The Case Of Dred Scott

2015 WordsApr 20, 20159 Pages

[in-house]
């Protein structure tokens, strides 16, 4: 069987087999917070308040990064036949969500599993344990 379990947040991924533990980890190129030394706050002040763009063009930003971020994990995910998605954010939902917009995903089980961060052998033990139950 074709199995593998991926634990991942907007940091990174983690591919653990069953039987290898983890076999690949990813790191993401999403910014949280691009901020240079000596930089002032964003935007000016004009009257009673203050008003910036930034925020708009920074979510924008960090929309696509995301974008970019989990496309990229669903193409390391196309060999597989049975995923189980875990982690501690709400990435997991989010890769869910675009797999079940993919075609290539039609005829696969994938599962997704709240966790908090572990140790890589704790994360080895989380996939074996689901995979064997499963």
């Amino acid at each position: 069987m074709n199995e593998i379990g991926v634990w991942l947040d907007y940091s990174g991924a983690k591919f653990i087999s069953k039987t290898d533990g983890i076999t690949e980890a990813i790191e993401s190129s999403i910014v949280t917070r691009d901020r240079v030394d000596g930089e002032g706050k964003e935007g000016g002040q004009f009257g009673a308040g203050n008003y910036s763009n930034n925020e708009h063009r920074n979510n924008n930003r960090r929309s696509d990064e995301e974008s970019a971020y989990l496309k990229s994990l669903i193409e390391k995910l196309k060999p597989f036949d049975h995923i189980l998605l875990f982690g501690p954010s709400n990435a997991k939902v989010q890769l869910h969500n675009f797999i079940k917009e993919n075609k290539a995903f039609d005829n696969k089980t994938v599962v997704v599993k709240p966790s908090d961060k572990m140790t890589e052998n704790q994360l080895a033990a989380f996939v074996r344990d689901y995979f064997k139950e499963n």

We are so accustomed to waking up every day without a care in the world. We can basically go wherever we like, eat wherever we like, sit wherever we like, and not have to worry about another person controlling our every move (unless it’s our parents of course)! Imagine a time, not too long ago, when just because of the color of your skin, you had an “owner” and were treated as a piece of property, instead of another human being. A time where you couldn’t go into certain places, sit in certain areas, let alone use the restroom, unless it was in a designated place for your particular skin color. You weren’t labeled as people, but as black or white. Dred Scott was born a slave in Virginia and had to face these hardships his whole entire life. When he finally walked on to free soil where slavery was prohibited, he stayed and chose to still be with his owner. Once his owner died, he and his wife decided to sue for their freedom. Little did they know, that the rules only applied to certain people when they wanted them to. The Dred Scott Decision Introduction Dred Scott was a slave born in Southampton County Virginia and served the Peter Blow family growing up. As an adult he moved with the Blow family to St Louis Missouri and was sold to Dr. John Emerson. Dr. Emerson was an army surgeon. He was appointed to many different military posts and took Scott along with him, from Fort Armstrong in Illinois to Fort Snelling in the Wisconsin territory. Both of these forts were on

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